Wednesday, May 19, 2010

Observations continue....

Hi folks, just wanted to sort of continue with my last post, I didn't really say everything I wanted with it.

I've seen a pattern in the way people act, it's nothing new, but it's interesting I think to observe. Everyone knows it, everyone does it, but we try not to admit it.

We're selfish.

Granted, it's part of our survival instincts, to take care of our own interests, our basic needs. Food, shelter, sleep, stuff that's required to "survive". We cling to the things that we feel we "need", and fight tooth and nail to acquire and hold on to them. We go to work, make money, then go shopping for these things, clothes, cars, homes, and all the things that make daily life possible. Then we go about managing and organizing our lives, with our spouses or loved ones. We take care of our own, our families, the people who we are more or less responsible to make sure remain comfortably fed, clothed, and sheltered.

But this selfishness also carries over into other aspects of our lives. The things we do for fun, our "down" time. We all do what we "want" to do, as we as humans also have a need to be entertained, to fulfill our desires for things that make us feel good, whether they are "needed" or not. So our days are filled with working, eating, cleaning, driving, and being entertained, and if we're lucky, sleeping, to get up the next day and do it all over again.

What's wrong with that? Nothing I guess, I do all those things too. That's just human nature, it's what we do.

The problem I think is that most of us do so much worrying about our own lives that we don't take the time to see that there are others who might need us. They are living their lives, being just as selfish as we are, taking care of their own. But the thing we humans do in the acquisition of stuff, and entertaining ourselves, is we find we need others to help us do it. We find there are things we can't do alone, we find we want companions, someone to share our stuff with, because we are social creatures. The fact is, without each other, we couldn't survive, no one person can do it COMPLETELY by themselves. We MUST interact, on some level, with others, in order to get and do the things we need and want.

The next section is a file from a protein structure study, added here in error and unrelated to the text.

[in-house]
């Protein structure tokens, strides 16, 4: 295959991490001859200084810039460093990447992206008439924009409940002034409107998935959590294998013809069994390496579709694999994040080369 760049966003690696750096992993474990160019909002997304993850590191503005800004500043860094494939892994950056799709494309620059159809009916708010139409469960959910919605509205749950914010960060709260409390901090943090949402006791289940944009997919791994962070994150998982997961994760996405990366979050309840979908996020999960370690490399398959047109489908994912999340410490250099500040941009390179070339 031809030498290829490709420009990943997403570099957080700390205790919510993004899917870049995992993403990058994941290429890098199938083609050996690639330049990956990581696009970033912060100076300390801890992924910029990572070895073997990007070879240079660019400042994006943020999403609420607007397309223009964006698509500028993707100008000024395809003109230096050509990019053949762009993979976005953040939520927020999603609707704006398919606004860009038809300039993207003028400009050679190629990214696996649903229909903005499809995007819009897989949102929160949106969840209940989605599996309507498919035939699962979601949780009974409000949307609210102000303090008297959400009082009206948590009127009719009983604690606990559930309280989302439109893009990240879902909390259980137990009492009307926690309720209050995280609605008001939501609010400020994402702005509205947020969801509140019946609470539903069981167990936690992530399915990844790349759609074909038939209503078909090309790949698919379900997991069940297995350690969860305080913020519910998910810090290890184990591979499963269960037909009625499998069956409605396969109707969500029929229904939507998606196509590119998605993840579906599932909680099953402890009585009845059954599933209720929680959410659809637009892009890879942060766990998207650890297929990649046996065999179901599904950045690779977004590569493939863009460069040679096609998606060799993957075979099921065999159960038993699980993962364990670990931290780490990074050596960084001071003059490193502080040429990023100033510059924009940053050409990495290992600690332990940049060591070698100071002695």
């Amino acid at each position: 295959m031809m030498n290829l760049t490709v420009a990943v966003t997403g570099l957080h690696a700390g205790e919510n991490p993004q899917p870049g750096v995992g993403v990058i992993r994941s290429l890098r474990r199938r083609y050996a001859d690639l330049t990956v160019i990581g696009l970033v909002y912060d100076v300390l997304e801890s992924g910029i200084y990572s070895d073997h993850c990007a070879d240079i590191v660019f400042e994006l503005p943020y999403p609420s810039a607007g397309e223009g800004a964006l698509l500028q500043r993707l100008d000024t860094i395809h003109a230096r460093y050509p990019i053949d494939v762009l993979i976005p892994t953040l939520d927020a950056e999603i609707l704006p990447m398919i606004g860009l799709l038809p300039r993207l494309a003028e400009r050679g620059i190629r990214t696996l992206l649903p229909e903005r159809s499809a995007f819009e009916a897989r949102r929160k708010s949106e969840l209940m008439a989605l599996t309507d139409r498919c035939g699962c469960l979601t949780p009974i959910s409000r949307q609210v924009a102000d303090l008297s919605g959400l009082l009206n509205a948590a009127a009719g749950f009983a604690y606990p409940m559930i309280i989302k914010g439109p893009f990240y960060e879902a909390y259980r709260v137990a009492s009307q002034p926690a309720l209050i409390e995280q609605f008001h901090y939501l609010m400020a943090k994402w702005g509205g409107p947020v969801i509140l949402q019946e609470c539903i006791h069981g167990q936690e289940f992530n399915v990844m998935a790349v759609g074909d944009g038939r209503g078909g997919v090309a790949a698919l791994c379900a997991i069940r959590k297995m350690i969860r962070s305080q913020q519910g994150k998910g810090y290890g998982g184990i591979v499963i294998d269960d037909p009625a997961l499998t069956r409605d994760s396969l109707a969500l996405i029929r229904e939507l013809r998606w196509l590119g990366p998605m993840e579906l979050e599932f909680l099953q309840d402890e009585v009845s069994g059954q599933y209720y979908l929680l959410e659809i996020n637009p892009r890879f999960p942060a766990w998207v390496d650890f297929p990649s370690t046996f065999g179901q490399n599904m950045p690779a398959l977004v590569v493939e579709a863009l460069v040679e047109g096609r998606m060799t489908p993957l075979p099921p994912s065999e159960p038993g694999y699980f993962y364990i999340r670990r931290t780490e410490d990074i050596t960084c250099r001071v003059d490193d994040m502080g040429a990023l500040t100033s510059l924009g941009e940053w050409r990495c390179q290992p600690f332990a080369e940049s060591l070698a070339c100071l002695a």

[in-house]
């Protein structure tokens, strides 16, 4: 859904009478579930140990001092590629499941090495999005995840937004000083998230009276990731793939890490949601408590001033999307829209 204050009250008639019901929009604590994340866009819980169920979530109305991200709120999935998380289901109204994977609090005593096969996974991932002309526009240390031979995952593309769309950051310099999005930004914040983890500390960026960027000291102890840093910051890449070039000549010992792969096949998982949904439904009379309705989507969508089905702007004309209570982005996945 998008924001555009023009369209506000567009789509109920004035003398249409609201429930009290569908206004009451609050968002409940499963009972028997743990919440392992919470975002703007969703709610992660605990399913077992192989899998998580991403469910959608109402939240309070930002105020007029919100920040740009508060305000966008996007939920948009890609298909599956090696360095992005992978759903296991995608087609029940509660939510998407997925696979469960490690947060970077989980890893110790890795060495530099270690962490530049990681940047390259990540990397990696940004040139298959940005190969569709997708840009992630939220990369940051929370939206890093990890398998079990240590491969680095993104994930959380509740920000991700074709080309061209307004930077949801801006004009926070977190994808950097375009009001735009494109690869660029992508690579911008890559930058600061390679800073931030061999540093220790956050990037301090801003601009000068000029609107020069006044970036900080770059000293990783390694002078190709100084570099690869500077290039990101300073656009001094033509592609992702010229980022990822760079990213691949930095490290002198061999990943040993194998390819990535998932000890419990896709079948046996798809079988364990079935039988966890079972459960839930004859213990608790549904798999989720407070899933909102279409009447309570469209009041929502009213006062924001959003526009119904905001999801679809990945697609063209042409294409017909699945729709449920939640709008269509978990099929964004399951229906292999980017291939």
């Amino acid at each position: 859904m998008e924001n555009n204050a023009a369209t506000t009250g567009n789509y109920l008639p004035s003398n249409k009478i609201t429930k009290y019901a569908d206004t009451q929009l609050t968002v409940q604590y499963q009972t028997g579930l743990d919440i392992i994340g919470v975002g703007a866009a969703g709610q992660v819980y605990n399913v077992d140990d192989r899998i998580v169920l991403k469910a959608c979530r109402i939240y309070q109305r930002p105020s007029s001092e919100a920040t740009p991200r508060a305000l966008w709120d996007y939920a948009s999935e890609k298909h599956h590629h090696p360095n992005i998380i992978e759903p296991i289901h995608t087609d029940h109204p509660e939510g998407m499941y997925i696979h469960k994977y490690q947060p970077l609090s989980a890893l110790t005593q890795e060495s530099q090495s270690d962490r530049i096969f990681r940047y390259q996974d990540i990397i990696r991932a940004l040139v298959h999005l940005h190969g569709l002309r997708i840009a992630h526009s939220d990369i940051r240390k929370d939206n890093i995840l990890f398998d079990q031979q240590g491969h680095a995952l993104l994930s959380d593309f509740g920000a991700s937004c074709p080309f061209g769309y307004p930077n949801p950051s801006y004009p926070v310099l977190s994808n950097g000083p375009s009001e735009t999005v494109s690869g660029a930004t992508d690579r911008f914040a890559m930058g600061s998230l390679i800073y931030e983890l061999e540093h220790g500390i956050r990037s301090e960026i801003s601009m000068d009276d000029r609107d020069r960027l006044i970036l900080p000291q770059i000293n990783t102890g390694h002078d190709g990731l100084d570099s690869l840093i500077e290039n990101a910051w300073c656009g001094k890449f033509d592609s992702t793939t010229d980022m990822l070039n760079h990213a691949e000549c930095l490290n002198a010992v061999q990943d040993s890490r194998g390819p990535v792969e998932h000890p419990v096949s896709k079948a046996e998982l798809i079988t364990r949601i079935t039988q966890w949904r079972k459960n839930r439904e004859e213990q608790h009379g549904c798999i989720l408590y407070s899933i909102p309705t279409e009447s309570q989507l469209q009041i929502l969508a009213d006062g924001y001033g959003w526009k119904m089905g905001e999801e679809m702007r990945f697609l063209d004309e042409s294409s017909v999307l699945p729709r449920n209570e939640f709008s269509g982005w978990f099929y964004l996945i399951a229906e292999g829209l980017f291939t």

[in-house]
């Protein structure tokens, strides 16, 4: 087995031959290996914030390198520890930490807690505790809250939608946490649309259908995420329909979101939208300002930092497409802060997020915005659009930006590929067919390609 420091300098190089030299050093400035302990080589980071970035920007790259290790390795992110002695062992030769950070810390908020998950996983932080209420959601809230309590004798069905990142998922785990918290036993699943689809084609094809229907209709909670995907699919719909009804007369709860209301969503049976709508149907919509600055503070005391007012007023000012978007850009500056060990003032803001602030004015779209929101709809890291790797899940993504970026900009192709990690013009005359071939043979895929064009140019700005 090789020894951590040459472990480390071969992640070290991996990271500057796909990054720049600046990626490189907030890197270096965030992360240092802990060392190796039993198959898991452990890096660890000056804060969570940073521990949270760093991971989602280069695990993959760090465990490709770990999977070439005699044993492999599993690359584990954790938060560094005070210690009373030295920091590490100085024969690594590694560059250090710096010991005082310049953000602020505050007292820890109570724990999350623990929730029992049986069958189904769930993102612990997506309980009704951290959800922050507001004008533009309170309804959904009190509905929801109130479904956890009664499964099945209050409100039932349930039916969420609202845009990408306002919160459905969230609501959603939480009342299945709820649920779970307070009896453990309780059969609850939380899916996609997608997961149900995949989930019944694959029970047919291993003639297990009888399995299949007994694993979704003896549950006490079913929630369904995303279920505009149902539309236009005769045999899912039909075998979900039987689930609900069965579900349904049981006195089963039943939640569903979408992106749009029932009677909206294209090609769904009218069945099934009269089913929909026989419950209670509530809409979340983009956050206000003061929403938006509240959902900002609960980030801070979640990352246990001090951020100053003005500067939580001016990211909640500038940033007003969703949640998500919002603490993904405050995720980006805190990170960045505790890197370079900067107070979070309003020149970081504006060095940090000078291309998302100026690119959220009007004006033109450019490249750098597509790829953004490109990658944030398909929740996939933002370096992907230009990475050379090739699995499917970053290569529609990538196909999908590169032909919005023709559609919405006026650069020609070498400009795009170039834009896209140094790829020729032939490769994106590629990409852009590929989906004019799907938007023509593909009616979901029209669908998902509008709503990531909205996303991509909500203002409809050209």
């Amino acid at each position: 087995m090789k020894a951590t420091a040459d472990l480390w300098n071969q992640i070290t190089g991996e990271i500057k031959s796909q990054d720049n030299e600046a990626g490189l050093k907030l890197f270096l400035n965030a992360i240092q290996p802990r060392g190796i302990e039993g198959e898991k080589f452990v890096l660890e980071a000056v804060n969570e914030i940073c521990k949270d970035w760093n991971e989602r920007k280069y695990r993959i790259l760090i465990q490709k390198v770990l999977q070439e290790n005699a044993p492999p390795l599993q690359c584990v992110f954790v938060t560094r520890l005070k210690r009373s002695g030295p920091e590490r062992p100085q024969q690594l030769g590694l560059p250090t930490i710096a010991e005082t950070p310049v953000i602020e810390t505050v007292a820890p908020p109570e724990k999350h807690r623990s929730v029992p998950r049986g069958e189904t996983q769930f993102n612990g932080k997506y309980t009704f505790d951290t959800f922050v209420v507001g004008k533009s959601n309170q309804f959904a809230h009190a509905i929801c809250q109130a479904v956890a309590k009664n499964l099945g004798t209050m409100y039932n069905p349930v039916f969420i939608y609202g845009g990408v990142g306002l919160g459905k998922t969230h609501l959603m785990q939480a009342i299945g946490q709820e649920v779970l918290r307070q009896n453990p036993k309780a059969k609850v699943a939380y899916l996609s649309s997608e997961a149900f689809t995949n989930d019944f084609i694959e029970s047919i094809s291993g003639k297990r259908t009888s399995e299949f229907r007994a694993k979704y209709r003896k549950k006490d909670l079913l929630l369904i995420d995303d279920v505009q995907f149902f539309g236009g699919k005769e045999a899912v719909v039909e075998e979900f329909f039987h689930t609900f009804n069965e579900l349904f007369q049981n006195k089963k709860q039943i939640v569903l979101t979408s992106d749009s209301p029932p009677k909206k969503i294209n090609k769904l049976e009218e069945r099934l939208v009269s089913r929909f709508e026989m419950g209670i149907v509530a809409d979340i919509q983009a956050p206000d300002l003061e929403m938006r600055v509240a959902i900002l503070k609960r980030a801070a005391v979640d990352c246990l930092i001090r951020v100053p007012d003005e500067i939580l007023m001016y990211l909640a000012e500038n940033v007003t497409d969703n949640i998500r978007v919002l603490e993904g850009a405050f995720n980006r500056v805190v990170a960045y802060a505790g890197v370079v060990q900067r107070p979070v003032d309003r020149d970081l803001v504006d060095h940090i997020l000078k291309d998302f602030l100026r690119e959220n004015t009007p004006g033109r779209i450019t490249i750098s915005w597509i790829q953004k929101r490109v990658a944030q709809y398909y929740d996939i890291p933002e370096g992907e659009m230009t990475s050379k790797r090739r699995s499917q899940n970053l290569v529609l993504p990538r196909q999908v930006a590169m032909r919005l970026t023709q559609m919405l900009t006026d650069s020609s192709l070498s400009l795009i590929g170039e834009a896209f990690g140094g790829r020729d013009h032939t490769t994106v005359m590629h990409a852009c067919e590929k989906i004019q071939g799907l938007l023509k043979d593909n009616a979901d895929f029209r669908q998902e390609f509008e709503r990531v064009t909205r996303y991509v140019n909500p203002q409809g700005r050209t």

In a lot of these interactions, it seems we continue to be selfish, and take only what we want, be what we need to be, say what we need to say, only enough to fulfill whatever need WE have, and then go on with our lives.

All of us have done it. We only talk to someone because they have something we want. We interact a person or friend, but only because they fulfill some desire or need we have at that moment, and when that need is satisfied, we no longer interact with that friend. That's a part of our daily lives. Find and get what we need, then go on with OUR lives. But what about if that person or friend needs us? Do we stop what we're doing and help? Do we forget our own troubles for a minute and go help out? Probably not as often as we should.

That my friends is my problem. People just don't take the time to be a true friend and help out. Sure it takes time, and sometimes it may take a considerable amount of your own resources, but often all someone needs is for someone to BE there. Being social creatures, we like to have others to talk to, to interact with. All it takes sometimes is a "Hi, how are you?" and a smile to make someone's day. How long does that take? Something that simple can let someone know that there is someone who cares, someone interested in their day. Communication is important.

Something else that's important is the role we play, recognizing the need, and filling it. Sometimes too much interaction is just as bad as not enough. Smothering a person in love and attention can often cause it to be thrown back in one's face, trust me, I've seen that one a bunch of times. Or worse yet, you're that person who does nothing but drain a person of their time and resources to fill your own needs and desires giving nothing in return. But if you're truly trying to be friends with someone, it's important to know what role you play in that person's life, and be there to fulfill it. Friends understand that there are problems, legitimate ones, that you DO have to pay attention to, that will cause you to concentrate on yourself, but there is still the need to pay attention to communication, and do your best to be there when needed.

It doesn't take much. Sure there are times when you might have to put yourself out, go above and beyond, but in my opinion, there are many MORE times when all someone wants is for someone to be there for them, no matter what happens. To let them know there is a solid foundation for them, someone who is always there, who cares, and it doesn't take anything more than just BEING there. Just hanging out. It's that simple.

Are you that kind of person? Maybe if more people were, the world would be a better place for all of us.

1 comment:

  1. While I can agree with a lot of what you have to say, I also think people come into our lives for a reason, a season or a lifetime. If a person is in your life for a reason, and only that reason, there is no sense in trying to hold onto them longer than they are meant to be here. I've had this experience many times, and through no fault of my own, or theirs, we are no longer friends. But when they were a part of my life, I desperately needed them. I do not think that every person I interact with has to become a lifelong friend--I don't have enough time in the day to interact with all of them!